• Germ-free mice (mice that have been bred in the lab to have no microbial life inside or outside of them) end up with autoimmune diseases, allergies, asthma, and all sorts of health problems.
  • When we consume food that is too highly sterilized (such as with pasteurization or radiation), it can create an immune reaction that actually weakens our immune system.
     

In essence, our germophobic attempts to stay germ-free actually backfire; they make us more susceptible to infection and result in a variety of different health problems.

The bottom line

Taking the necessary precautions (like washing your hands a lot and wearing a mask in public) is definitely a good idea right now.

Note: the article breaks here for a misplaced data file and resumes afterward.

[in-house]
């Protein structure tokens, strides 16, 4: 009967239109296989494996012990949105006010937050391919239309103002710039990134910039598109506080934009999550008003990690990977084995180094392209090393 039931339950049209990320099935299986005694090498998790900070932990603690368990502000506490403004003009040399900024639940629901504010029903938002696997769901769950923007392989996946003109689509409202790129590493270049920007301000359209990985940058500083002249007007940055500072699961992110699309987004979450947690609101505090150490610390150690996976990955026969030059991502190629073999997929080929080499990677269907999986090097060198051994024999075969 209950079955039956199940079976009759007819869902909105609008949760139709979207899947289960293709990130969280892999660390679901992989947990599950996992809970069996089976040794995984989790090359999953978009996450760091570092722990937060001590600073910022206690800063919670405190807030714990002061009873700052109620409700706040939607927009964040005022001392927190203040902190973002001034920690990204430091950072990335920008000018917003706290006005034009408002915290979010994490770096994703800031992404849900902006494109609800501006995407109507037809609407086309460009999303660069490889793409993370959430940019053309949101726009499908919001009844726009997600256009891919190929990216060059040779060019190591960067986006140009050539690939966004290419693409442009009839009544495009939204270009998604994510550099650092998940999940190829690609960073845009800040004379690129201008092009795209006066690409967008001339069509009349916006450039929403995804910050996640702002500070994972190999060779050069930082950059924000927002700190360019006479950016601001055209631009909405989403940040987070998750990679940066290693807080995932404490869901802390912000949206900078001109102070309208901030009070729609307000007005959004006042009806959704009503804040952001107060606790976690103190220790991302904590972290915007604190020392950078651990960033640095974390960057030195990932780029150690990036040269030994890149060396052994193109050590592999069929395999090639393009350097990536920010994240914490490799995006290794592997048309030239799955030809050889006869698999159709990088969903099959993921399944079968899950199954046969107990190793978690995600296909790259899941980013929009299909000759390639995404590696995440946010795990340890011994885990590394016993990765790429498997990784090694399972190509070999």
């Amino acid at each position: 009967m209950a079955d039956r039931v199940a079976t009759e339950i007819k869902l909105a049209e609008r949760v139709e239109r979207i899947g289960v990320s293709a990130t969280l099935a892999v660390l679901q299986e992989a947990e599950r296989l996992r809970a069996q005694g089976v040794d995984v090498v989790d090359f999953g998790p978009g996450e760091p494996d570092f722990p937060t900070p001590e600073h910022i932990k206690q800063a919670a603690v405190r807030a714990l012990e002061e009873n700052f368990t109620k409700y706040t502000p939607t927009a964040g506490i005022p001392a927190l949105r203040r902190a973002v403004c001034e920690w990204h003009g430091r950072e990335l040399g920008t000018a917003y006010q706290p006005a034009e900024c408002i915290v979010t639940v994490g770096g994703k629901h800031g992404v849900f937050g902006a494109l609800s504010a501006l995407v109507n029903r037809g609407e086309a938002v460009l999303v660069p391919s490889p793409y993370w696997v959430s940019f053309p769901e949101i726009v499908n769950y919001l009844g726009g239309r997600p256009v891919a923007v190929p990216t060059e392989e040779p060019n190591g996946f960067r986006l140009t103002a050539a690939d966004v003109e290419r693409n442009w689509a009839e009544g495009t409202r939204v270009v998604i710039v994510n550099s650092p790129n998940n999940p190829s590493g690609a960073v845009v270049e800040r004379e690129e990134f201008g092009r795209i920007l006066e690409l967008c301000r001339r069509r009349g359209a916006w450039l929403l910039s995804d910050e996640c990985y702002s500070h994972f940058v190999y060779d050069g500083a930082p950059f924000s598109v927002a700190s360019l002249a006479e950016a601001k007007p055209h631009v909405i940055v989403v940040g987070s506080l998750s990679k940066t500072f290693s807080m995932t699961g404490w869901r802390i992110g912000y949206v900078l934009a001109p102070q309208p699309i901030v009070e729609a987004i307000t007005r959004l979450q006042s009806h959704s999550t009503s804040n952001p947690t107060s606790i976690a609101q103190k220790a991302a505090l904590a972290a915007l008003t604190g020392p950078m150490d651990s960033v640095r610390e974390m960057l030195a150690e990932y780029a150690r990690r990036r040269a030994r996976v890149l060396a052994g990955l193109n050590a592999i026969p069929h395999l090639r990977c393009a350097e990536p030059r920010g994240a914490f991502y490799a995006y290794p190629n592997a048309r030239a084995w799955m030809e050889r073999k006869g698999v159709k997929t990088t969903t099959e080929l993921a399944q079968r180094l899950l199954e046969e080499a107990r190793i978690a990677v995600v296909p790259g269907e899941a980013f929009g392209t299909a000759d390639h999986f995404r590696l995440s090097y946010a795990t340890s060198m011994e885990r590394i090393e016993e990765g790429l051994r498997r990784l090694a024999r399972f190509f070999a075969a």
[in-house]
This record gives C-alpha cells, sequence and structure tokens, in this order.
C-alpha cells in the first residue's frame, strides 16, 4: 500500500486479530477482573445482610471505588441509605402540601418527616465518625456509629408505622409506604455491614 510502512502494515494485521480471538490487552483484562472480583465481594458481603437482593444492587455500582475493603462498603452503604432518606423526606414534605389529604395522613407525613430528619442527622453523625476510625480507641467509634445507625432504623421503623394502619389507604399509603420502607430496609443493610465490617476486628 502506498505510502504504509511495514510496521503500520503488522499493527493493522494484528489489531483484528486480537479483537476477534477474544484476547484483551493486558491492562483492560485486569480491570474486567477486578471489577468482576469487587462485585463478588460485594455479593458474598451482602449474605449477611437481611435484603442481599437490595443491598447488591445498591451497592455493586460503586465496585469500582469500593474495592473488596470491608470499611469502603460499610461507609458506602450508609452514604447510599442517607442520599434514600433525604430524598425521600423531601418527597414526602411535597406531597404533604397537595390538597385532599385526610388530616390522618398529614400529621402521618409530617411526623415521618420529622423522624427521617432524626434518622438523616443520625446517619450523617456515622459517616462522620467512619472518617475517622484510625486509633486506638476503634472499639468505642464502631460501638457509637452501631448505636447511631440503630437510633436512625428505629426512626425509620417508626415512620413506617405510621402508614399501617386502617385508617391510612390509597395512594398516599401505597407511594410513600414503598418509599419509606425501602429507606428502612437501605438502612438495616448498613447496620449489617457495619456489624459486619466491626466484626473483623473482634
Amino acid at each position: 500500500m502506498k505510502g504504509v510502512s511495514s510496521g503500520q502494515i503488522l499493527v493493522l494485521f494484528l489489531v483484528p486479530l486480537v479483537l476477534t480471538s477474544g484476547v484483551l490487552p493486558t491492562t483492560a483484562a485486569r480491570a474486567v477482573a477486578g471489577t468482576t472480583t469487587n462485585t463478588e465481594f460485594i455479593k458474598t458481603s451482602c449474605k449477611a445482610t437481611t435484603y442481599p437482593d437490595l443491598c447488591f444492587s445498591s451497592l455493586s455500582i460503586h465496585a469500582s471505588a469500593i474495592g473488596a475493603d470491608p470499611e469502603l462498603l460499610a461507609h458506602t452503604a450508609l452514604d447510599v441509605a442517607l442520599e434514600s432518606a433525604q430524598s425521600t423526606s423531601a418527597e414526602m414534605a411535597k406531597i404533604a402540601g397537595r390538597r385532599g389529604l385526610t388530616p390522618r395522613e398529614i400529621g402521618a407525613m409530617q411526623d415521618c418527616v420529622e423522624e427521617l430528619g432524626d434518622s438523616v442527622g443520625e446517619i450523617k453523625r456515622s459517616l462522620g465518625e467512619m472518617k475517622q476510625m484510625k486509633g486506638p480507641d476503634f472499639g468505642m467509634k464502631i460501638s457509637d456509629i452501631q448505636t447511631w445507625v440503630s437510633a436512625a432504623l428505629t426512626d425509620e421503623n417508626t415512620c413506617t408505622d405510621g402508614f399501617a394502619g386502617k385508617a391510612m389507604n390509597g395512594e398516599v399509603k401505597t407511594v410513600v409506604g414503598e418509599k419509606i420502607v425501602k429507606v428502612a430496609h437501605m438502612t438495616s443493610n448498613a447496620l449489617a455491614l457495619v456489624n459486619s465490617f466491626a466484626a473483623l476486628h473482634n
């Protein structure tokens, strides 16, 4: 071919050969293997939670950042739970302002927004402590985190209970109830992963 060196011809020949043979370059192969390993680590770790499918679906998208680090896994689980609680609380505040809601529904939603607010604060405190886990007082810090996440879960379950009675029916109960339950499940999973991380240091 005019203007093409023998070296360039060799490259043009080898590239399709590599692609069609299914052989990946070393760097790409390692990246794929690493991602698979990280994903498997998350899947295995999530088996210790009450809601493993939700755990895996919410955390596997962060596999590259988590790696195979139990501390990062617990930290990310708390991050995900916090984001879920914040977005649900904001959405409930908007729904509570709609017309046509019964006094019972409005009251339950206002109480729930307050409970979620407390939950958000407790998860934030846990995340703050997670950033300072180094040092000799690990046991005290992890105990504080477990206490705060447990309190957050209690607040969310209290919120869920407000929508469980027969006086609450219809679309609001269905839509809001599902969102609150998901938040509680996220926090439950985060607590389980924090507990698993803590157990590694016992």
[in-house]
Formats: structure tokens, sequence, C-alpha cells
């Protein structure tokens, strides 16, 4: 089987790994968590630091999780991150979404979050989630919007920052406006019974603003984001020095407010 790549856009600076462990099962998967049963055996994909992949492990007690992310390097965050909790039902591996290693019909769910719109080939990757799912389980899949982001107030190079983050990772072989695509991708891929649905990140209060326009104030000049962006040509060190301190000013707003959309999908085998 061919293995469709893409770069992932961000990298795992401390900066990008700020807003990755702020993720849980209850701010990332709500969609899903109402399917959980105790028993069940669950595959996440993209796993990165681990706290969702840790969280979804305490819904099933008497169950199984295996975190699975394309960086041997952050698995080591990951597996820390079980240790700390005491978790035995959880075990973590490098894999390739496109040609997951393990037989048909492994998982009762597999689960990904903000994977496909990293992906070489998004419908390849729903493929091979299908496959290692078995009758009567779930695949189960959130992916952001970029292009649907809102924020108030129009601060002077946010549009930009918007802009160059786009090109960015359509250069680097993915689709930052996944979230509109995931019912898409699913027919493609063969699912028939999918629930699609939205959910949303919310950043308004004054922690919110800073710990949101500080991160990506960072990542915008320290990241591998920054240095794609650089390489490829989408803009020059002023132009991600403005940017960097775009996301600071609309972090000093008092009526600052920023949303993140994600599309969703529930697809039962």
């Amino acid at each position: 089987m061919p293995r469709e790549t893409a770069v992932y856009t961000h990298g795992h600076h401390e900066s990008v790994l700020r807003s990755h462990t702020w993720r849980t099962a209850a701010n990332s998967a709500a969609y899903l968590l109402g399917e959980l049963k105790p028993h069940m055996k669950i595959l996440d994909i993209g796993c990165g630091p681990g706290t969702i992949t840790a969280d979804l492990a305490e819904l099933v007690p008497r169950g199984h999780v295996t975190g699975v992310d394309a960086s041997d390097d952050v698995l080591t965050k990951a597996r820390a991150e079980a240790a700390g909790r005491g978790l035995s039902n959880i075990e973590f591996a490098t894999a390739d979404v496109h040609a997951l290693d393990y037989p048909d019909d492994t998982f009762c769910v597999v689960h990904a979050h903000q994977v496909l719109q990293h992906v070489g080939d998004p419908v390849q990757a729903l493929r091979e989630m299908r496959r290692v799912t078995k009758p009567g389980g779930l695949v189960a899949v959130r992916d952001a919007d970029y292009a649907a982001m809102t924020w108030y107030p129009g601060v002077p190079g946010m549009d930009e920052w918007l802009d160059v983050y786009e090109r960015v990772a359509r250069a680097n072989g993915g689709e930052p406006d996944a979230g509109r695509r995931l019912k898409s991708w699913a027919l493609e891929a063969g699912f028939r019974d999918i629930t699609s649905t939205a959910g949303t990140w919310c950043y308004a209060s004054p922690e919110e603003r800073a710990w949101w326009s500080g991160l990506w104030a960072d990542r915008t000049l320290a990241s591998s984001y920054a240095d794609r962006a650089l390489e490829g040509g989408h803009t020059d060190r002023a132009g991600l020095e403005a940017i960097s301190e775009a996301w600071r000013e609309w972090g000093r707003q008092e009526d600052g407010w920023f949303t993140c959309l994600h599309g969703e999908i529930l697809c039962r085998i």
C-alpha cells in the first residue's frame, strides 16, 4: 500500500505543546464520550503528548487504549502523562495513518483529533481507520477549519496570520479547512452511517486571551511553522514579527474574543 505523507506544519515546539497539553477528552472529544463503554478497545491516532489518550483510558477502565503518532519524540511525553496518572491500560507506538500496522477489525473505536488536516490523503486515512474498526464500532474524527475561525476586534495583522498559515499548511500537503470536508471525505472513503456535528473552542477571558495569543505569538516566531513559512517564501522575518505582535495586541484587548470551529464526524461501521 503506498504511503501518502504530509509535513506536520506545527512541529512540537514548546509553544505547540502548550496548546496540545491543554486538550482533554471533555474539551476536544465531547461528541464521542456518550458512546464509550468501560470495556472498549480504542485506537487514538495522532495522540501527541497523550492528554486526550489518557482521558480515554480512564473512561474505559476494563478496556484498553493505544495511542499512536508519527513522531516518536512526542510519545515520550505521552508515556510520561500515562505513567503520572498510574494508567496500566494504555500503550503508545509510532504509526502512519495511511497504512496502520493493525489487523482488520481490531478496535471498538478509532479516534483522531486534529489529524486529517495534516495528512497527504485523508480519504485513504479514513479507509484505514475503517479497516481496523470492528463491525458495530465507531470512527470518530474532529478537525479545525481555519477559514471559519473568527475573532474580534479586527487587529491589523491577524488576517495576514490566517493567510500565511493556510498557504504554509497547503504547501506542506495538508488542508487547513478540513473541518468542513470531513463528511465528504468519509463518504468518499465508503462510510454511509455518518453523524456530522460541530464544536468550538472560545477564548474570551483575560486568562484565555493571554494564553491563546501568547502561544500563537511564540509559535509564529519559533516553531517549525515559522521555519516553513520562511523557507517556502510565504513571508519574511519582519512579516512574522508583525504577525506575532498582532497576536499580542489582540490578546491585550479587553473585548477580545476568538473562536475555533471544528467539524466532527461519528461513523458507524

But overdoing it with germophobic tendencies should be avoided. Becoming a germophobe and over-sanitizing everything in your life can actually do more harm than good. In fact, over-sterilization can weaken your immune defenses and leave you more susceptible to infection. Learn more about gut bacteria and viruses here.

Instead of going too far with keeping away all germs whatsoever, you should focus your energy on boosting your immune system.

Boost your immune system written on napkin next to pen and glass of healthy green juice.

With viruses like the coronavirus, the strategic advantage they have is being able to invade people with compromised immune systems. But they are at a real disadvantage when they face someone with a strong immune system.

If you maintain your immune system and keep it healthy, it can defend you against just about any attack from any viruses or bacteria on the planet. To learn more about how to bulletproof your immune system and build up your defenses, go here.

Are you becoming a germophobe during COVID-19? Share your experiences, thoughts, and questions with me below.